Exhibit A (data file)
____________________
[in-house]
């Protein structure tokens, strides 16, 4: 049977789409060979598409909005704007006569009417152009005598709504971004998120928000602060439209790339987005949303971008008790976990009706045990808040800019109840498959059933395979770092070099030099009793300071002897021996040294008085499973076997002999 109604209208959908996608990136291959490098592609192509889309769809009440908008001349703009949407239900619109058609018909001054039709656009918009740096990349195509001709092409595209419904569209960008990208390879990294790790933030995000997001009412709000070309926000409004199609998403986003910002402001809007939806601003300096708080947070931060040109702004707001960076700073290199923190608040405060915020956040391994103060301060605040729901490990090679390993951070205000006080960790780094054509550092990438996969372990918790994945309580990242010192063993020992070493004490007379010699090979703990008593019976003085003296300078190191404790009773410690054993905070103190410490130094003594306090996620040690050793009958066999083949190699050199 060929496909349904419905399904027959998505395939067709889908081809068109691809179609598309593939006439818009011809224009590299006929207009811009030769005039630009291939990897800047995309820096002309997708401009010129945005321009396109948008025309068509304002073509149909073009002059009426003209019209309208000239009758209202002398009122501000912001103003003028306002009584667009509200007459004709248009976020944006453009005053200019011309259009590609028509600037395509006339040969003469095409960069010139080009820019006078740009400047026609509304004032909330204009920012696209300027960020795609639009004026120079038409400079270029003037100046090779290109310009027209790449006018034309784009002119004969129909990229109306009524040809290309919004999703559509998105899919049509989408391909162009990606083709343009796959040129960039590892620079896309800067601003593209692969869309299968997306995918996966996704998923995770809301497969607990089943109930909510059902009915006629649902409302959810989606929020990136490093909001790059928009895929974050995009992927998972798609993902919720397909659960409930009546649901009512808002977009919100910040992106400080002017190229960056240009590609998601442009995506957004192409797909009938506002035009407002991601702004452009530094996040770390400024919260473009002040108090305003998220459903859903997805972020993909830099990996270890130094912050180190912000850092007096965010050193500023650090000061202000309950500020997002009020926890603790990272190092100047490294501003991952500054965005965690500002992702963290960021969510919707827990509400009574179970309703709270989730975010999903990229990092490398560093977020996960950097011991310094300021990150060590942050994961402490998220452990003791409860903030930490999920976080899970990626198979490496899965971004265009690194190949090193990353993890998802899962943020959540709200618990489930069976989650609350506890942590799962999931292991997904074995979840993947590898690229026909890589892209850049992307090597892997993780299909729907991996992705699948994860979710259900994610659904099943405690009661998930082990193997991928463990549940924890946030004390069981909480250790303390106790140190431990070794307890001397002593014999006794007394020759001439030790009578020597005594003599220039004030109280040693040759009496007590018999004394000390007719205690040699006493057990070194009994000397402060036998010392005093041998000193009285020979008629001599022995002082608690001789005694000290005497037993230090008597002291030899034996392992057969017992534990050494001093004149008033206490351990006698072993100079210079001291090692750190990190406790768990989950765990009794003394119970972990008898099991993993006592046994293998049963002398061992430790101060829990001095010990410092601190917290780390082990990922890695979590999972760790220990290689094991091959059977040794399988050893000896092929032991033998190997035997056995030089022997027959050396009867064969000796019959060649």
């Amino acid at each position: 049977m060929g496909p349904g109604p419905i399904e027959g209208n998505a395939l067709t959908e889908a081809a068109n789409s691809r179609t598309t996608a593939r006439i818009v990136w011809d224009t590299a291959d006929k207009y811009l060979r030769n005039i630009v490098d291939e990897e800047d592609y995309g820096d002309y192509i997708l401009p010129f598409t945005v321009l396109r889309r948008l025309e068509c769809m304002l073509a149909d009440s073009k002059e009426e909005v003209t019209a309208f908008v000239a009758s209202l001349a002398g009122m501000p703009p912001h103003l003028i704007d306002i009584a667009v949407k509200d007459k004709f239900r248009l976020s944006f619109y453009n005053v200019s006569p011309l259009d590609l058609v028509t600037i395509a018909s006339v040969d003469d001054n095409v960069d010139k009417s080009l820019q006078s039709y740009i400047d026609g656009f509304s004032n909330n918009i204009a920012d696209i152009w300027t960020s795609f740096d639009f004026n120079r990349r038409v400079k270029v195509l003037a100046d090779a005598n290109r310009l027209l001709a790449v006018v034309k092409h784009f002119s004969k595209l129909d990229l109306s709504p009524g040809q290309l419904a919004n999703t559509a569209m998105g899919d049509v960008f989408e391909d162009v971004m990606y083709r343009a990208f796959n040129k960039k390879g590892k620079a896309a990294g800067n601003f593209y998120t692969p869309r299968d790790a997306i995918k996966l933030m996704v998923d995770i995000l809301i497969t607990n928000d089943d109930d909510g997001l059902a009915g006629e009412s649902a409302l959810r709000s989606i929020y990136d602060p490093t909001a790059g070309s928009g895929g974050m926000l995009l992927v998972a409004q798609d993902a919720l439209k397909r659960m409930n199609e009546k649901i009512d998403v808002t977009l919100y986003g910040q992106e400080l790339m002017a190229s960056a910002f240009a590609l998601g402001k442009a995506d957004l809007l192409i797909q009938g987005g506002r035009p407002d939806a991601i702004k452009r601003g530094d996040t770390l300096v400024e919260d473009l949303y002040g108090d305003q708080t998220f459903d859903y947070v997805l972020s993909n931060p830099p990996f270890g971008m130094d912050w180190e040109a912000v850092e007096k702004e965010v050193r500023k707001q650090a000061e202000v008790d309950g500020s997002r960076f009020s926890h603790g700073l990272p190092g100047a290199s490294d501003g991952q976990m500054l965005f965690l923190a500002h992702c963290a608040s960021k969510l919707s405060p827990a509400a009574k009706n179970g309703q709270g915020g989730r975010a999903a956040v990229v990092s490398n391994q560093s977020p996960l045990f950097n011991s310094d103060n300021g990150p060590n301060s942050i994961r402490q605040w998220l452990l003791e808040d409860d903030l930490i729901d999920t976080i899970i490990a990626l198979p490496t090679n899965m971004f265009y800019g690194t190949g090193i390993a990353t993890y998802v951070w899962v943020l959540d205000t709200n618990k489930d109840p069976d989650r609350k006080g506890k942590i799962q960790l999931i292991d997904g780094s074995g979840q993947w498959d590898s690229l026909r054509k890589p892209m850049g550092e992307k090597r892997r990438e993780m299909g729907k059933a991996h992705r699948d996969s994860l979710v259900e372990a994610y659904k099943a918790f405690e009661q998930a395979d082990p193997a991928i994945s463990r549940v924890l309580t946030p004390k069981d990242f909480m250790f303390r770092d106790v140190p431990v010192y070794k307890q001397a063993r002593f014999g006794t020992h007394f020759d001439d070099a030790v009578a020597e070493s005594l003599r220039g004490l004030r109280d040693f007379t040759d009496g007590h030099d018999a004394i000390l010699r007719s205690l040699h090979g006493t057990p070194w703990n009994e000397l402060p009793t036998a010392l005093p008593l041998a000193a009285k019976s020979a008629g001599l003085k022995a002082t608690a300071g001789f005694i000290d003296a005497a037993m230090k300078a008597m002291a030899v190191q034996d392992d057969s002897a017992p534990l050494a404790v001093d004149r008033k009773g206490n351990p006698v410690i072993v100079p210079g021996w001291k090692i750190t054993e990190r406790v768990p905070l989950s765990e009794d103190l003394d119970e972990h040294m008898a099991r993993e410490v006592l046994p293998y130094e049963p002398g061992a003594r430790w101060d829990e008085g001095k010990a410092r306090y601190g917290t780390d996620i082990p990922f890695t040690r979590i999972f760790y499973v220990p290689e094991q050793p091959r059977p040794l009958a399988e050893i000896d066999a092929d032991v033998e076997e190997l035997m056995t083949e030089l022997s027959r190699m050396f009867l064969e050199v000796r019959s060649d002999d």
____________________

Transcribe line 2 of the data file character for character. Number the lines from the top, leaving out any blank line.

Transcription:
């Protein structure tokens, strides 16, 4: 049977789409060979598409909005704007006569009417152009005598709504971004998120928000602060439209790339987005949303971008008790976990009706045990808040800019109840498959059933395979770092070099030099009793300071002897021996040294008085499973076997002999 109604209208959908996608990136291959490098592609192509889309769809009440908008001349703009949407239900619109058609018909001054039709656009918009740096990349195509001709092409595209419904569209960008990208390879990294790790933030995000997001009412709000070309926000409004199609998403986003910002402001809007939806601003300096708080947070931060040109702004707001960076700073290199923190608040405060915020956040391994103060301060605040729901490990090679390993951070205000006080960790780094054509550092990438996969372990918790994945309580990242010192063993020992070493004490007379010699090979703990008593019976003085003296300078190191404790009773410690054993905070103190410490130094003594306090996620040690050793009958066999083949190699050199 060929496909349904419905399904027959998505395939067709889908081809068109691809179609598309593939006439818009011809224009590299006929207009811009030769005039630009291939990897800047995309820096002309997708401009010129945005321009396109948008025309068509304002073509149909073009002059009426003209019209309208000239009758209202002398009122501000912001103003003028306002009584667009509200007459004709248009976020944006453009005053200019011309259009590609028509600037395509006339040969003469095409960069010139080009820019006078740009400047026609509304004032909330204009920012696209300027960020795609639009004026120079038409400079270029003037100046090779290109310009027209790449006018034309784009002119004969129909990229109306009524040809290309919004999703559509998105899919049509989408391909162009990606083709343009796959040129960039590892620079896309800067601003593209692969869309299968997306995918996966996704998923995770809301497969607990089943109930909510059902009915006629649902409302959810989606929020990136490093909001790059928009895929974050995009992927998972798609993902919720397909659960409930009546649901009512808002977009919100910040992106400080002017190229960056240009590609998601442009995506957004192409797909009938506002035009407002991601702004452009530094996040770390400024919260473009002040108090305003998220459903859903997805972020993909830099990996270890130094912050180190912000850092007096965010050193500023650090000061202000309950500020997002009020926890603790990272190092100047490294501003991952500054965005965690500002992702963290960021969510919707827990509400009574179970309703709270989730975010999903990229990092490398560093977020996960950097011991310094300021990150060590942050994961402490998220452990003791409860903030930490999920976080899970990626198979490496899965971004265009690194190949090193990353993890998802899962943020959540709200618990489930069976989650609350506890942590799962999931292991997904074995979840993947590898690229026909890589892209850049992307090597892997993780299909729907991996992705699948994860979710259900994610659904099943405690009661998930082990193997991928463990549940924890946030004390069981909480250790303390106790140190431990070794307890001397002593014999006794007394020759001439030790009578020597005594003599220039004030109280040693040759009496007590018999004394000390007719205690040699006493057990070194009994000397402060036998010392005093041998000193009285020979008629001599022995002082608690001789005694000290005497037993230090008597002291030899034996392992057969017992534990050494001093004149008033206490351990006698072993100079210079001291090692750190990190406790768990989950765990009794003394119970972990008898099991993993006592046994293998049963002398061992430790101060829990001095010990410092601190917290780390082990990922890695979590999972760790220990290689094991091959059977040794399988050893000896092929032991033998190997035997056995030089022997027959050396009867064969000796019959060649």